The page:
AIR QUALITY TESTING
We often hear or read about the impurity of the air quality outdoors. The air quality index, with values from neon green to dark maroon, shows us what quality the air is, along with the rest of our weather forecast, and lets us know whether we should stay inside or have our windows open.
However, did you know that air quality isn’t just a concern for the outdoors? In fact, often the air quality indoor may be worse than the air quality outside. How? When air ducts or ventilation systems are crowded with dust, mold, pollen, and other potentially-harmful contaminants and other substances, the air you breathe inside your home or office may be shockingly unhealthy. These pollutants sometimes don’t originate from your HVAC system but can arise from a variety of other causes too.
COMMON INDOOR AIR POLLUTANTS
While you may not be exposed to smoke from wildfires or smog from factories inside your home or business building, you may be surprised at the number of other contaminants you may be breathing in every day as you stay indoors.
Some common substances and microorganisms that may be contaminating the air in your residential or commercial building include:
- mold and mildew
- dust, pollen, and other microparticles
- asbestos, lead, radon, and other hazardous building materials
- VOCs (volatile organic compounds) pollutants found in paints, cleaning products, air fresheners, and other household chemicals
- carbon monoxide
- secondhand smoke
All these causes and more may be decreasing the good quality of the air inside your building, potentially causing numerous health issues you may not even be aware of yet.
SIDE EFFECTS OF POOR INDOOR AIR QUALITY
Air quality testing is vital if you are experiencing any of these issues, which are often common side effects of indoor air pollution:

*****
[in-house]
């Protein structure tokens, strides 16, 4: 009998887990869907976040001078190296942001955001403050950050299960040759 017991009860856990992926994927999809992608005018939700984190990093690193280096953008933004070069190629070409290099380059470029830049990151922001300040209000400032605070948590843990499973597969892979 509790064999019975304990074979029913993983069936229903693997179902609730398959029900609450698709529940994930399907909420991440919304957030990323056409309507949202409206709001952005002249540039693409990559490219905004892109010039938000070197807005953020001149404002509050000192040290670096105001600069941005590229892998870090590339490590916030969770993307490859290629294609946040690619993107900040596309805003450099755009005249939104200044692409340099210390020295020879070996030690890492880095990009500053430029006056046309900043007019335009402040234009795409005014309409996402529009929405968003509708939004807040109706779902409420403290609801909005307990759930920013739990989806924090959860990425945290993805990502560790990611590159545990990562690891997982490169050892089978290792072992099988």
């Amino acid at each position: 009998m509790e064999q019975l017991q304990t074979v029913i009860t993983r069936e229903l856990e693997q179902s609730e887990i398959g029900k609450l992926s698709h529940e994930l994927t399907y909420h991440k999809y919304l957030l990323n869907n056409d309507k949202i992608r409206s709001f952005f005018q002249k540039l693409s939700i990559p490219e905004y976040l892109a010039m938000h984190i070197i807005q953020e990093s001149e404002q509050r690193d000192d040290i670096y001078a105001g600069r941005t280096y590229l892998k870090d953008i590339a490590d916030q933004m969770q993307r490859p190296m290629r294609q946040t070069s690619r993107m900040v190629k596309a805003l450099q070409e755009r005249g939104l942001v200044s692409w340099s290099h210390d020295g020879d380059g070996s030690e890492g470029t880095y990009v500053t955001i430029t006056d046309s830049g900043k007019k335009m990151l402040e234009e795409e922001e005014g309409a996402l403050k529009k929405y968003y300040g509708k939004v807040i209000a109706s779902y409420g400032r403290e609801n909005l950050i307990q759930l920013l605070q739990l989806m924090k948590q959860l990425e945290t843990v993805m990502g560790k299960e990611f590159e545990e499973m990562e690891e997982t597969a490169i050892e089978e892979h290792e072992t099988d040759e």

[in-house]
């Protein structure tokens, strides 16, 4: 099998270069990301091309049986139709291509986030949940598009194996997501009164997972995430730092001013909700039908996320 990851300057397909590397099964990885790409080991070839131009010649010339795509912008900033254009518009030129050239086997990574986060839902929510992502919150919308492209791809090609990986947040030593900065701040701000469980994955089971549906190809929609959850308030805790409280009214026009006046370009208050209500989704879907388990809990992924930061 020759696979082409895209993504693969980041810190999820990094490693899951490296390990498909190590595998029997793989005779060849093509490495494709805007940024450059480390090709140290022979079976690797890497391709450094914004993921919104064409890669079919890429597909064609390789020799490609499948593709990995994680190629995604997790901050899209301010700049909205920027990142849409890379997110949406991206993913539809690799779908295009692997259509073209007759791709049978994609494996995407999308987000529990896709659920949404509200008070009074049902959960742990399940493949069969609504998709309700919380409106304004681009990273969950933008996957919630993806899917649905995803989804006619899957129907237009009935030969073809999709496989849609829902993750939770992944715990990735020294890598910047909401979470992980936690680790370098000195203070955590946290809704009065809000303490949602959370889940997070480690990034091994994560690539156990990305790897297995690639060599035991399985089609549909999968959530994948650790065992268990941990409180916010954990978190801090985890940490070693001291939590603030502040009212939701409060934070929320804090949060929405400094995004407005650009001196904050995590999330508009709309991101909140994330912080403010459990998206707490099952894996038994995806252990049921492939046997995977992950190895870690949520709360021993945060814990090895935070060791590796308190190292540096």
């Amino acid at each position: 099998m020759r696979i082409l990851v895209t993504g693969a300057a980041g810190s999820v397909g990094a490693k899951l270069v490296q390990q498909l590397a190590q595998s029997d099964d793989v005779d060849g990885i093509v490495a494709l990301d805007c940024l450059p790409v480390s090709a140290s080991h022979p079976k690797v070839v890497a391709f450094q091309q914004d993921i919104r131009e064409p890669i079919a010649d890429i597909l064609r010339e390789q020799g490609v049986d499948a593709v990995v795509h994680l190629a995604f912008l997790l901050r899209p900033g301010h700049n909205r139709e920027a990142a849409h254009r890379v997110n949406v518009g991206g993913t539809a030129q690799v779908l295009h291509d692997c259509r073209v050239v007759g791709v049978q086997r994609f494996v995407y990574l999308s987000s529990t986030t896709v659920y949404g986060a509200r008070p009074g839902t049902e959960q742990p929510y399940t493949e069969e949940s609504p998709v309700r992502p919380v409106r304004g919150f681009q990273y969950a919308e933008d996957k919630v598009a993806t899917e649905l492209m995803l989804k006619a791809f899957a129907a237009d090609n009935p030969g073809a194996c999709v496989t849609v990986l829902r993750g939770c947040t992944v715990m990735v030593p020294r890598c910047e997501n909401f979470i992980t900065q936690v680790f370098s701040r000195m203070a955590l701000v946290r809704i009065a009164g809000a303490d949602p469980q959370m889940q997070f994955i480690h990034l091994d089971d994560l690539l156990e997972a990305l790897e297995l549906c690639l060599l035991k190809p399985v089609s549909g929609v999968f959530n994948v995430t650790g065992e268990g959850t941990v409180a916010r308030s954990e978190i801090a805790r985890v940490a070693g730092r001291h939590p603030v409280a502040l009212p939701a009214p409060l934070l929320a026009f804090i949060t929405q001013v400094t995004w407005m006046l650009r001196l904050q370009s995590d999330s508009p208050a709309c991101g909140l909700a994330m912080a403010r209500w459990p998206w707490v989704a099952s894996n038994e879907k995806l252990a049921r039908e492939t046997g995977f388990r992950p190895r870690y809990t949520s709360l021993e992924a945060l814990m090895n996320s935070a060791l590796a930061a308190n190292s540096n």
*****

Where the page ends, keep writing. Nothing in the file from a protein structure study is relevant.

- shortness of breath or other respiratory issues including asthma and bronchitis
- allergic symptoms such as skin redness, itching, rashes, swelling, or a stuffy or runny nose and sore throat
- fatigue or headaches
- nausea or diarrhea
These health concerns can be mild or quite serious, even in severe circumstances causing lung cancer. In addition to these serious health risks and issues, contaminated air clogs your HVAC system and can raise your utility builds while decreasing the life of your system.
HOW INDOOR AIR QUALITY TESTING WORKS
When you call GCD Restoration for an air quality testing for your home, business, or office, our licensed and insured air quality technicians will use a variety of air quality tests and inspections to ensure your air is the best quality possible and to remove any contaminants or mold that may be lurking in your building.
Air quality testing includes a series of rigorous inspections, quality tests, monitoring, and analysis. At GCD Restoration, our air quality inspections include a mold test, a carbon monoxide test, a smoke test, and many other tests and inspections, including two unique air samples that are sent to a local lab.
After the inspection is complete and the lab results are in, we’ll give you a written report with the results of your air quality inspection, along with a list of potential problems and suggested services and solutions to help get your air quality back to normal.
Solutions may include…
- mold removal and cleaning services
- professional air duct and ventilation cleaning
- residential furnace repair and cleaning
- and more.
After we identify the air quality issues particular to your home or business, we’ll use a range of powerful organic cleaners and disinfectants to cleanse your building and your indoor air.
PREVENT INDOOR AIR POLLUTION
There are many simple ways you can improve your indoor air quality and help prevent pollutants and contaminants from decreasing your air quality.
- Avoid lighting scented candles because they can release harmful particles into the air as they burn
- Frequently open your windows to allow fresh air to circulate and carbon dioxide to leave the building
- Have live household plants, as they convert carbon dioxide to oxygen
- Dust and clean surfaces around the house regularly, especially in the basement, attic, and other dark or humid places where microorganisms may like to breed
- Switch your HVAC filters every 3-6 months to prevent mold from clogging the system